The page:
An Act Concerning Certificates of Origin for Dogs Sold by Pet Shop Licensees

Yesterday, there was a public hearing about bills before the Environment Committee of the Connecticut General Assembly. Unfortunately, I could not attend this hearing since I was at the Government Administration and Elections Committee Public Hearing about the Citizens’ Election Program.

However, there was one bill that I’m very interested in hearing more about. It is An Act Concerning Certificates of Origin for Dogs Sold by Pet Shop Licensees. The goal of this bill is “To reduce costs associated with the administration of certificates of origin.”

Current Connecticut Law states:

Any dog sold or offered for sale by a pet shop licensee in this state shall be accompanied by a certificate of origin identifying the name and address of the person, firm or corporation that bred such dog and of any person, firm or corporation that sold such dog to such pet shop licensee. Such information contained in the certificate of origin shall be posted in a conspicuous manner not more than ten feet from the location where such dog is displayed for sale. A copy of such certificate shall be provided to the purchaser of such dog at the time of sale.

The proposed bill would replace the current requirement that the certificate of origin “shall be filed by such licensee with the Department of Agriculture not later than two days after such sale” with a requirement that

For a period of not less than one year after the date of issuance, each pet shop licensee shall retain an electronic or paper copy of any certificate of origin issued by such pet shop licensee to a purchaser. During such one-year period, each pet shop licensee shall make such electronic or paper copy available for inspection by the Department of Agriculture upon request by the department.

While I appreciate the desire to reduce administrative costs, especially during these times of major budget shortfalls, I question the wisdom of this proposed change. Currently, there are hundreds of dogs in municipal shelters across Connecticut. Just today, six more dogs were added to the City of Hartford Animal Shelter List. Any dogs unclaimed at the Hartford Shelter after ten days gets put to sleep. Is the cost of maintaining records at the Department of Agriculture greater than the cost of keeping dogs at shelters and eventually putting them to sleep? What are the real costs?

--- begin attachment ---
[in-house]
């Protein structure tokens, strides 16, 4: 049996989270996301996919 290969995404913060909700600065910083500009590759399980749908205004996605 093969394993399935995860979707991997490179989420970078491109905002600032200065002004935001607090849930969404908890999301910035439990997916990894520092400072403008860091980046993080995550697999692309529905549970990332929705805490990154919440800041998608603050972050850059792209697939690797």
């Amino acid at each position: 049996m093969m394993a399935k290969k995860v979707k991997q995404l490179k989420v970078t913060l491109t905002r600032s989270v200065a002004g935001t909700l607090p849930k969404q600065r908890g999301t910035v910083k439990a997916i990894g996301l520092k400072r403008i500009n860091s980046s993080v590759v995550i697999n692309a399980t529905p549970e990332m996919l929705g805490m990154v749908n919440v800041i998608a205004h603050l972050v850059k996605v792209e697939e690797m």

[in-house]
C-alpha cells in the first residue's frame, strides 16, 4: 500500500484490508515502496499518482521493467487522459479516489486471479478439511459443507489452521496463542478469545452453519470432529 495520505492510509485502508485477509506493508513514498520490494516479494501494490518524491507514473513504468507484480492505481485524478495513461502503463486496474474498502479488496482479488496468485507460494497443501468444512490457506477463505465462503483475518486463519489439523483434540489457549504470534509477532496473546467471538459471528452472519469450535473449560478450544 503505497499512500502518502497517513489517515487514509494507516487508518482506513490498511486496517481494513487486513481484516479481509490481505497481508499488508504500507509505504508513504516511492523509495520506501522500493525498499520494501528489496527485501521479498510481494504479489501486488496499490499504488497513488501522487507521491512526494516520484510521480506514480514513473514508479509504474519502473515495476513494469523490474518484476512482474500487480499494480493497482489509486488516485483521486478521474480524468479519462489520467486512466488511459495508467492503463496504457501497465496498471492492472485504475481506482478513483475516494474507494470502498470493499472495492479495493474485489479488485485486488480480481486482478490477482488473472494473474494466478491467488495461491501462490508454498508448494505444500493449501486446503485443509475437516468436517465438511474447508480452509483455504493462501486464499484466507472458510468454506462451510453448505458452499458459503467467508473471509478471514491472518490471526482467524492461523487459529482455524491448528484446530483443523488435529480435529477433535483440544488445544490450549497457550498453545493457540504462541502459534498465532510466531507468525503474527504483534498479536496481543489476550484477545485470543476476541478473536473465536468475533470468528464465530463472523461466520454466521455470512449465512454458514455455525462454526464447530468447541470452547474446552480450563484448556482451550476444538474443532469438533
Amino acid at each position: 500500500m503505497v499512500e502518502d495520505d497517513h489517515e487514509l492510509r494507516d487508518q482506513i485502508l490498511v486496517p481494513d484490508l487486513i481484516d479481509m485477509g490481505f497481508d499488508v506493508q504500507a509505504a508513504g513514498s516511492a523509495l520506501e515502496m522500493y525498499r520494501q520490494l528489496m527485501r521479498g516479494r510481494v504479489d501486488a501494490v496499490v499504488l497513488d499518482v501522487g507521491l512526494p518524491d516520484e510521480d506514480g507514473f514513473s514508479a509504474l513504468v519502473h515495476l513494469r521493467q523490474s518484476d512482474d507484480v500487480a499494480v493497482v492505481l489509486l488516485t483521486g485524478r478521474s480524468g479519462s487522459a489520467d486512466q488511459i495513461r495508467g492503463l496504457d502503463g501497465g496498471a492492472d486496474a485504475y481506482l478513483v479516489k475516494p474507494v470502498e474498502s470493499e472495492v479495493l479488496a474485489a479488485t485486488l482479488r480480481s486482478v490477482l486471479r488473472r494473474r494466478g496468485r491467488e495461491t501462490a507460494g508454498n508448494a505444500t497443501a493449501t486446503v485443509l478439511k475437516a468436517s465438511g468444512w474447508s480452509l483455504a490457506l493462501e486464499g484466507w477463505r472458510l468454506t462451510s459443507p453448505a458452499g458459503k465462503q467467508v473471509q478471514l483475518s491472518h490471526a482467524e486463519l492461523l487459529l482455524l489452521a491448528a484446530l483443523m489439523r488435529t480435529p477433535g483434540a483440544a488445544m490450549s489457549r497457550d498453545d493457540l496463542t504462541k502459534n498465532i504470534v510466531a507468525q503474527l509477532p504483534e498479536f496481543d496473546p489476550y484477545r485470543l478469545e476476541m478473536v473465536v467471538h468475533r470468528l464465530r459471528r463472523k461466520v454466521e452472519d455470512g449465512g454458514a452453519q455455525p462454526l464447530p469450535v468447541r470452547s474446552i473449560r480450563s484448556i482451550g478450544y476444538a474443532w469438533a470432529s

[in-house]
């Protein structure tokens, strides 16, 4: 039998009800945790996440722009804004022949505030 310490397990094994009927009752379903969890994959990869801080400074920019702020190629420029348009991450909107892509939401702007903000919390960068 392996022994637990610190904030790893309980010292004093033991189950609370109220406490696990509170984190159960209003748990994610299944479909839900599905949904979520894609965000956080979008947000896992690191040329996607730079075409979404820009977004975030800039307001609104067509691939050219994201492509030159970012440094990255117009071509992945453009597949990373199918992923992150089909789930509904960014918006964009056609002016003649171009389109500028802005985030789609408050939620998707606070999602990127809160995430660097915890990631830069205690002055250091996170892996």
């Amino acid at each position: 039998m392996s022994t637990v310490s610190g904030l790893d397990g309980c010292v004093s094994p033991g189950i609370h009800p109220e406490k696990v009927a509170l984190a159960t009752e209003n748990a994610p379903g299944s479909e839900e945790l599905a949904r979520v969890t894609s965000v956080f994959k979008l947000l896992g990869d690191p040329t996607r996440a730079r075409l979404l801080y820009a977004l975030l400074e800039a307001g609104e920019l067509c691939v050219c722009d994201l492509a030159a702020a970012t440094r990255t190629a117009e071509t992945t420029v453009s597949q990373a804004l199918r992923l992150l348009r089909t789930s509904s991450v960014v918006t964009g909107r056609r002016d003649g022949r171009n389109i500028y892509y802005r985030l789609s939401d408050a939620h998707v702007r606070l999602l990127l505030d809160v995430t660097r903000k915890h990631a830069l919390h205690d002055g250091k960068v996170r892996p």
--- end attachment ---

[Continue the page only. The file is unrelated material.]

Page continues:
To gather this information, I called the CT Department of Agriculture on February 12th. The answering machine informed me no one was in the office. So, I figured it might be more effective to send an email to the address listed on the Department of Agriculture Website.

In my email, I asked some simple background questions. How many Pet Shop Licensees are there in the State of Connecticut that register certificates of origin with the Department of Agriculture? How many certificates of origin are filed each year with the department? How much does it cost for pet shops to file such certificates? How much does it cost the state to process such certificates?

This information would be helpful in understanding the costs and whether the bill is a good idea. What is more interesting to me is information about the number of dogs that are listed, what breeds they are, what states they have been brought in from, and other related information. Looking at this information could be helpful in finding ways to address the problems of too many dogs in our municipal shelters.

Unfortunately, no one at the Department of Agriculture ever responded to my request. Six days later, I sent it again, noting this was a second request and that it related to bill 5118. As of today, I have still received no response to my email.

Today, I called the Department of Agriculture again and explained what I was looking for. I was bounced from one person to another and no one knew who receives the emails sent to the Department of Agriculture. The last human at the Department of Agriculture I managed to speak to said that she could not speak to me, but that I should speak with Ray Connors who works for the Animal Control Division. I have left a voicemail for Mr. Connors and am awaiting a reply.

While I initially thought that there would be value to the Department of Agriculture tracking the number of dogs sold in the State of Connecticut and where the dogs came from, I now have doubts whether or not the agency, which seems unable to even answer emails is capable of the task.

Perhaps working with the Department of Agriculture to help them with basic computer skills, followed by moving to an electronic filing system of certificates of origin for dogs sold in Connecticut would be the best course of action.

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